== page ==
How Long Does Social Security Pay for the Children of a Decedent?

How Long Does Social Security Pay for the Children of a Decedent?

How Long Does Social Security Pay for the Children of a Decedent?

The death of a parent is one of the worst things to happen to a child. Not only will the child grow up without the parent’s love and guidance, but the loss of a breadwinner may also mean severe family hardship. While nothing can bring a parent back, Social Security death benefits for children can cushion the financial blow until the child reaches the age of 18 or longer under certain circumstances.

Tip

Typically, a child can receive Social Security death benefits until the age of 18, with some exceptions.

Children Who Are Eligible

As long as the child is unmarried, he can receive benefits until he turns 18, or he can continue to receive benefits if he is 19 years of age and a full-time high school student. Benefits continue until two months after the child’s 19th birthday or when he graduates from high school, whichever comes first. However, the child may continue to receive benefits if disabled. If a child becomes disabled after reaching the age of 18 but before his 22nd birthday, he may receive benefits. Eligible children include not only the late parent’s biological offspring but also adopted children or stepchildren. With stepchildren, the decedent must have been responsible for at least half of the stepchild’s living expenses or the stepchild must have lived with him. In some situations, the decedent’s grandchildren or step-grandchildren may receive benefits. That is the case if the late grandparent was the legal guardian.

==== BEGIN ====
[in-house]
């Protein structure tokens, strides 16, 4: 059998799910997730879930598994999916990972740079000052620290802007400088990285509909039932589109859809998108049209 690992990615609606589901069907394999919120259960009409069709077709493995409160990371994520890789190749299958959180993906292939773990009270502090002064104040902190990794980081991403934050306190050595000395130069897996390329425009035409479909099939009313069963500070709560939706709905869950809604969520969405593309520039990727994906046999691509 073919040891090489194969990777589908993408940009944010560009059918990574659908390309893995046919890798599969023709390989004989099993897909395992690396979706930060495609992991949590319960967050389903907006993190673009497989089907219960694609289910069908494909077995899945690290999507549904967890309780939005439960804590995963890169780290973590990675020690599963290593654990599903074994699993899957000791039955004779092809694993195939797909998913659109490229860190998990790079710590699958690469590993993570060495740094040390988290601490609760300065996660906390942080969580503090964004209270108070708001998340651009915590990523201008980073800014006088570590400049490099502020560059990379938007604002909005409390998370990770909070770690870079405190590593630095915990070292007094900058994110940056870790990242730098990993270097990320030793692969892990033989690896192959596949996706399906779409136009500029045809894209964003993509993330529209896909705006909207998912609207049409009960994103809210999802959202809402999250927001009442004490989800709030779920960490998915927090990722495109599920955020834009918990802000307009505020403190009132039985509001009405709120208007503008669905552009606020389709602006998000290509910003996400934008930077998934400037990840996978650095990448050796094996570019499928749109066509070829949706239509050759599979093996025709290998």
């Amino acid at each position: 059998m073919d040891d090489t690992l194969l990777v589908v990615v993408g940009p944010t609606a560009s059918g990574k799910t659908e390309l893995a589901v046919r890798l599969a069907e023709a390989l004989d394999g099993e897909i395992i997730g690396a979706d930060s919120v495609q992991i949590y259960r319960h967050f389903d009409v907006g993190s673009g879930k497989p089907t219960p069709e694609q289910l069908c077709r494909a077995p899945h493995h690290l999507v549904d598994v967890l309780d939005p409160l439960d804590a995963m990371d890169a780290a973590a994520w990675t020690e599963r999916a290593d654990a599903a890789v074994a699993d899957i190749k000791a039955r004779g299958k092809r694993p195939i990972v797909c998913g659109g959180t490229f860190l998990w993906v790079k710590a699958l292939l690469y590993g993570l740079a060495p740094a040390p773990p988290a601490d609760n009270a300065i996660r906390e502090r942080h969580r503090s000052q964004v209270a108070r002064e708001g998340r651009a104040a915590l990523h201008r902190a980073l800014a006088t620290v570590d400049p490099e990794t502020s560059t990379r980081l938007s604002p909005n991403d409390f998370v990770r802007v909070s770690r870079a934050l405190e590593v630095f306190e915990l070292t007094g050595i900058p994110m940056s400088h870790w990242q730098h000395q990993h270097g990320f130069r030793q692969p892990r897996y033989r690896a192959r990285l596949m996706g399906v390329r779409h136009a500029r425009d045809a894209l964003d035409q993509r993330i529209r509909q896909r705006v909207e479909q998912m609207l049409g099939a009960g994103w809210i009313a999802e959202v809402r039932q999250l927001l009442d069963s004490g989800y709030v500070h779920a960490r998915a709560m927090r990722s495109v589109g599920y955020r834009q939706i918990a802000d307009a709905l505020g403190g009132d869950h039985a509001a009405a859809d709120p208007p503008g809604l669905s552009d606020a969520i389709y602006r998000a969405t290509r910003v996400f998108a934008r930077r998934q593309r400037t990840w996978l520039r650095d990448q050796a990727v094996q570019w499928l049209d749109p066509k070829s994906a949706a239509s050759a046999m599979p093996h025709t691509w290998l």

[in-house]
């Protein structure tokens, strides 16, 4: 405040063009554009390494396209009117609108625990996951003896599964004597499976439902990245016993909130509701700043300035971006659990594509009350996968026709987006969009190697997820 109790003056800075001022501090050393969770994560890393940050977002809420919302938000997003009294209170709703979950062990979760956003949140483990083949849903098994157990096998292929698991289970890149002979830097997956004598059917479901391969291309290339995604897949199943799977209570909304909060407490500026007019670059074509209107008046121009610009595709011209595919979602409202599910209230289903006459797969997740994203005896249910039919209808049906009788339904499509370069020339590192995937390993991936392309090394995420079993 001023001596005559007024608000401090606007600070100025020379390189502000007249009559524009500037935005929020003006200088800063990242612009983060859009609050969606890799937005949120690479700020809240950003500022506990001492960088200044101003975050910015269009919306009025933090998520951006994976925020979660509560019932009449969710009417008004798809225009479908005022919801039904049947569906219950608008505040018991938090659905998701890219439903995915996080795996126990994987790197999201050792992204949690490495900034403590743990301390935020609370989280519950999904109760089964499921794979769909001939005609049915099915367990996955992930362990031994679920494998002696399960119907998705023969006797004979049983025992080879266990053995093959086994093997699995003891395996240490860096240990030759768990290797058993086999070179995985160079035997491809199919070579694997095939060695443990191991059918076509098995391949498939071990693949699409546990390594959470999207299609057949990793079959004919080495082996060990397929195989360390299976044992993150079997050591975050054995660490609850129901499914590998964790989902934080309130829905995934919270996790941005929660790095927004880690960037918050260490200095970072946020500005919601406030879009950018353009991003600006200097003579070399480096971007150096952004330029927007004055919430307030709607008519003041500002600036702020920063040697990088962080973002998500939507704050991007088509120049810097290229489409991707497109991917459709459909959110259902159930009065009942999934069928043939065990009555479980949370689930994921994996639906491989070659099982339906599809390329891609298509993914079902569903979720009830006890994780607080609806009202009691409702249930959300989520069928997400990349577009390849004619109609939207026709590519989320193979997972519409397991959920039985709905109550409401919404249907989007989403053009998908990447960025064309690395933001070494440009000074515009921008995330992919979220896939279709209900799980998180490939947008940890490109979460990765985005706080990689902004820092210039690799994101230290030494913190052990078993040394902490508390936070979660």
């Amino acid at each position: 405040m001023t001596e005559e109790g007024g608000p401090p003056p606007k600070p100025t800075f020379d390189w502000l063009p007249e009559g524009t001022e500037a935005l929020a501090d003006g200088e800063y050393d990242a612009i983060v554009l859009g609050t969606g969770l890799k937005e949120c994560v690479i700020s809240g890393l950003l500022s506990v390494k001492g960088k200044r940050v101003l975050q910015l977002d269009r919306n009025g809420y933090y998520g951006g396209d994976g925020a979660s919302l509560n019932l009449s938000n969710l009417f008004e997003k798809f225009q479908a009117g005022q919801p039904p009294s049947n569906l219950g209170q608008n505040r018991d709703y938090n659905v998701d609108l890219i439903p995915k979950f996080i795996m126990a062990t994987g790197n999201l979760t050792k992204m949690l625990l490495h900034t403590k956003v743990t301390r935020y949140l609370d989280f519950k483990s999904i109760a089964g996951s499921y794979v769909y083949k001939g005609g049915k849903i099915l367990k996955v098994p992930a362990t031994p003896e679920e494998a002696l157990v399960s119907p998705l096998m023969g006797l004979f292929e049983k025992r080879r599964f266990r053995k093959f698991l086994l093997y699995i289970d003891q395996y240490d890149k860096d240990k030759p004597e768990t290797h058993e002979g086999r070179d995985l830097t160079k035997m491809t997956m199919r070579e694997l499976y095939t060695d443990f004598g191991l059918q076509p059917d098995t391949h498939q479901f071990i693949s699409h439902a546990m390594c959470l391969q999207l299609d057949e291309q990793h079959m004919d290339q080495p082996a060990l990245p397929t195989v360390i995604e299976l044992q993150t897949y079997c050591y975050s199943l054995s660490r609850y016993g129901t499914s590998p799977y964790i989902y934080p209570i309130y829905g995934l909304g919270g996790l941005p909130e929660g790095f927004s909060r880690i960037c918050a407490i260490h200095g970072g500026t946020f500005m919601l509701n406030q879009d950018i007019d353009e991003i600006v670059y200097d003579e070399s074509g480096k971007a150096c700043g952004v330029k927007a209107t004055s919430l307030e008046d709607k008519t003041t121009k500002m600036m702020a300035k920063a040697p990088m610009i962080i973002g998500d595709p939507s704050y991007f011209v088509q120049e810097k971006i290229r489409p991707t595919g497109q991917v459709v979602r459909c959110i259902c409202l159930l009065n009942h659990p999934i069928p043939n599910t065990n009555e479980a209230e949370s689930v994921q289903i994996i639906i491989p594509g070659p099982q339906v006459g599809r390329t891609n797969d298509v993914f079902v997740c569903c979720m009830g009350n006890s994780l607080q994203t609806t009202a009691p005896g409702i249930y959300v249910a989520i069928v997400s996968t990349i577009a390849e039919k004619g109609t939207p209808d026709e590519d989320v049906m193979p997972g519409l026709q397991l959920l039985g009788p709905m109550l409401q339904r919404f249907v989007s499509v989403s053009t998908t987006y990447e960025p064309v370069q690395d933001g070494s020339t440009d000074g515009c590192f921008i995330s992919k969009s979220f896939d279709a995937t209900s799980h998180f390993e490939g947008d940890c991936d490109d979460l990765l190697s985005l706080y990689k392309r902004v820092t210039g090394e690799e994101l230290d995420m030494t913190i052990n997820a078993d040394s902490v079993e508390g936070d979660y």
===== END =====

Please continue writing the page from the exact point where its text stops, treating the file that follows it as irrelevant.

Parental Disability and Retirement

A parent doesn’t have to die in order for her children to receive Social Security benefits. If the parent is disabled and can no longer work, the child may receive up to 50 percent of the disabled parent’s full retirement amount, subject to the family maximum. If the worker recovers and is able to return to employment, the child’s benefits will stop. If a worker reaches retirement age and still has minor children, those children may receive up to half of their retired parent’s full retirement amount.

Applying for Social Security Benefits

The child’s surviving parent or legal guardian must apply in person at the local Social Security office for Social Security death benefits for children. Bring the child’s birth certificate and the decedent’s death certificate. It’s crucial to contact Social Security to report the death as soon as possible so that benefits are not delayed. You must also provide the Social Security numbers of the late parent, the surviving parent and the child. Supply the late worker’s most recent W-2 forms or federal self-employment tax return. You should also have your bank’s name and your account number so that benefits are directly deposited into the account. A child’s Social Security benefit checks are made out in the name of the surviving parent or guardian.

How Children’s Benefits are Calculated

For a child to receive benefits, the late parent must have worked sufficient time in jobs for which he received Social Security benefits. This involves the earning of credits, and each person may earn up to four credits annually. For 2018, each credit is worth $1,320 of salary or self-employment income, and once the person has earned $5,280, he has earned his four credits. For children to receive the parent’s death benefit, the parent must have earned at least 40 credits during his working lifetime. However, there are exceptions. If the decedent had at least six credits for a minimum of 1.5 years of work in the three years prior to his death, benefits are payable to his children and a spouse caring for the children.